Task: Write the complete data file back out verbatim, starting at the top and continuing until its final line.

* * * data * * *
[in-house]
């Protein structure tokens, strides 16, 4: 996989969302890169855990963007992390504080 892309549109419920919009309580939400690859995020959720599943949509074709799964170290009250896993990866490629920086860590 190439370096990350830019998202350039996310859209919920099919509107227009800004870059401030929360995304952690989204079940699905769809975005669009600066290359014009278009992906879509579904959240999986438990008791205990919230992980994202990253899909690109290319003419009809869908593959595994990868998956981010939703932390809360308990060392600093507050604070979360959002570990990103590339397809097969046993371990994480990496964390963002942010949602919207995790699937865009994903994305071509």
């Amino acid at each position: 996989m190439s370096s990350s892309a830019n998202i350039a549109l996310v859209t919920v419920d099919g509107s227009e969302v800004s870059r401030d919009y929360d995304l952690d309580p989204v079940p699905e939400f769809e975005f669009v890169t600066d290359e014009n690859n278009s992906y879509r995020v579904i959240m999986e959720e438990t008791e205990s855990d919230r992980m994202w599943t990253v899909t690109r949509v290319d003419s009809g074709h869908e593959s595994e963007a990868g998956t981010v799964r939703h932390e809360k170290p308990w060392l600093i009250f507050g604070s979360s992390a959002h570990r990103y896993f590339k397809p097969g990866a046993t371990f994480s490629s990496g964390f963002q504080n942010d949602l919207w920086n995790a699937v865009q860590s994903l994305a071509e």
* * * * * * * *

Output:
[in-house]
């Protein structure tokens, strides 16, 4: 996989969302890169855990963007992390504080 892309549109419920919009309580939400690859995020959720599943949509074709799964170290009250896993990866490629920086860590 190439370096990350830019998202350039996310859209919920099919509107227009800004870059401030929360995304952690989204079940699905769809975005669009600066290359014009278009992906879509579904959240999986438990008791205990919230992980994202990253899909690109290319003419009809869908593959595994990868998956981010939703932390809360308990060392600093507050604070979360959002570990990103590339397809097969046993371990994480990496964390963002942010949602919207995790699937865009994903994305071509």
């Amino acid at each position: 996989m190439s370096s990350s892309a830019n998202i350039a549109l996310v859209t919920v419920d099919g509107s227009e969302v800004s870059r401030d919009y929360d995304l952690d309580p989204v079940p699905e939400f769809e975005f669009v890169t600066d290359e014009n690859n278009s992906y879509r995020v579904i959240m999986e959720e438990t008791e205990s855990d919230r992980m994202w599943t990253v899909t690109r949509v290319d003419s009809g074709h869908e593959s595994e963007a990868g998956t981010v799964r939703h932390e809360k170290p308990w060392l600093i009250f507050g604070s979360s992390a959002h570990r990103y896993f590339k397809p097969g990866a046993t371990f994480s490629s990496g964390f963002q504080n942010d949602l919207w920086n995790a699937v865009q860590s994903l994305a071509e």